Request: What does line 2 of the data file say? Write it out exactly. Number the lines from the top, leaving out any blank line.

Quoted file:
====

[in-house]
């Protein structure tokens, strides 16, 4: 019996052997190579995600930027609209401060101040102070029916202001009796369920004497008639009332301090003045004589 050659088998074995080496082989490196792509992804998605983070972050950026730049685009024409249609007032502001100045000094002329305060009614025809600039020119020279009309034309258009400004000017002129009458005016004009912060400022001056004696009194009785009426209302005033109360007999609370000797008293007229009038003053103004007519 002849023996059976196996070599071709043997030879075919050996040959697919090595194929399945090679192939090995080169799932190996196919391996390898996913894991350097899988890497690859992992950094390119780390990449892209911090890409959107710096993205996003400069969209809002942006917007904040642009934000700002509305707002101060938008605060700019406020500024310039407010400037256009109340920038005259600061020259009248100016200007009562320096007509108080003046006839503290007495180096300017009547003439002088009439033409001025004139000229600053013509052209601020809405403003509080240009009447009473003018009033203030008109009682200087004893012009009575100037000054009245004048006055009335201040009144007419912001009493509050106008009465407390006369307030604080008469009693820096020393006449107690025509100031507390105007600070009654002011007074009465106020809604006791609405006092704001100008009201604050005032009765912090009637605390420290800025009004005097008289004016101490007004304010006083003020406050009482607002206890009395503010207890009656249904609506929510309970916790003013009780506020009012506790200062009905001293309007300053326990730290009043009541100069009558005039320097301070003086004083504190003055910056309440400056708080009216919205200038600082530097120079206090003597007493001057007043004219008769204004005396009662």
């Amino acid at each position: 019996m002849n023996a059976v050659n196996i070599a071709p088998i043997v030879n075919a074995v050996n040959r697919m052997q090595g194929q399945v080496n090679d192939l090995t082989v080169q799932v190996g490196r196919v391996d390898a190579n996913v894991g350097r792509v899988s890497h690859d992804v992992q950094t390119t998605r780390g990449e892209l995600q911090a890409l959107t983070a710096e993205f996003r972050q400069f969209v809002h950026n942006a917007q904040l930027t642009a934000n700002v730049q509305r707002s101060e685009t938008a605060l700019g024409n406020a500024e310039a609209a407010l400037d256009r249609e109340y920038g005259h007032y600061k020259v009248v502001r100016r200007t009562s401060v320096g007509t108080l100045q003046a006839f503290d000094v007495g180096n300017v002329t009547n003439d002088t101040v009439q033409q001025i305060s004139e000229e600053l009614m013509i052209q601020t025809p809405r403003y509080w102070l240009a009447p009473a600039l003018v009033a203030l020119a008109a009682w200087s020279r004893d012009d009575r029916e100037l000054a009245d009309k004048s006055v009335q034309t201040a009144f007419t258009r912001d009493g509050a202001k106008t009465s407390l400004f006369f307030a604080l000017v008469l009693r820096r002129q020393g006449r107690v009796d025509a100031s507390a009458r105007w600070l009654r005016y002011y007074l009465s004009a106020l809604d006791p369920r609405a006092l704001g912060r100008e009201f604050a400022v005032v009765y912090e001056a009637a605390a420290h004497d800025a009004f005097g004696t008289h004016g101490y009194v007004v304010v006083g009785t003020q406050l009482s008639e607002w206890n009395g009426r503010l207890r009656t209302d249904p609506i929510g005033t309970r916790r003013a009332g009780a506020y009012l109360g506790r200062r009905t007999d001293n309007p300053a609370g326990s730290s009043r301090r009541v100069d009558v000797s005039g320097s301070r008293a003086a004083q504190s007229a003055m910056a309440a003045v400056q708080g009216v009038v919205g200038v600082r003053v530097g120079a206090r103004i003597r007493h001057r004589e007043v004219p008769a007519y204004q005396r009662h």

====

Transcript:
């Protein structure tokens, strides 16, 4: 019996052997190579995600930027609209401060101040102070029916202001009796369920004497008639009332301090003045004589 050659088998074995080496082989490196792509992804998605983070972050950026730049685009024409249609007032502001100045000094002329305060009614025809600039020119020279009309034309258009400004000017002129009458005016004009912060400022001056004696009194009785009426209302005033109360007999609370000797008293007229009038003053103004007519 002849023996059976196996070599071709043997030879075919050996040959697919090595194929399945090679192939090995080169799932190996196919391996390898996913894991350097899988890497690859992992950094390119780390990449892209911090890409959107710096993205996003400069969209809002942006917007904040642009934000700002509305707002101060938008605060700019406020500024310039407010400037256009109340920038005259600061020259009248100016200007009562320096007509108080003046006839503290007495180096300017009547003439002088009439033409001025004139000229600053013509052209601020809405403003509080240009009447009473003018009033203030008109009682200087004893012009009575100037000054009245004048006055009335201040009144007419912001009493509050106008009465407390006369307030604080008469009693820096020393006449107690025509100031507390105007600070009654002011007074009465106020809604006791609405006092704001100008009201604050005032009765912090009637605390420290800025009004005097008289004016101490007004304010006083003020406050009482607002206890009395503010207890009656249904609506929510309970916790003013009780506020009012506790200062009905001293309007300053326990730290009043009541100069009558005039320097301070003086004083504190003055910056309440400056708080009216919205200038600082530097120079206090003597007493001057007043004219008769204004005396009662």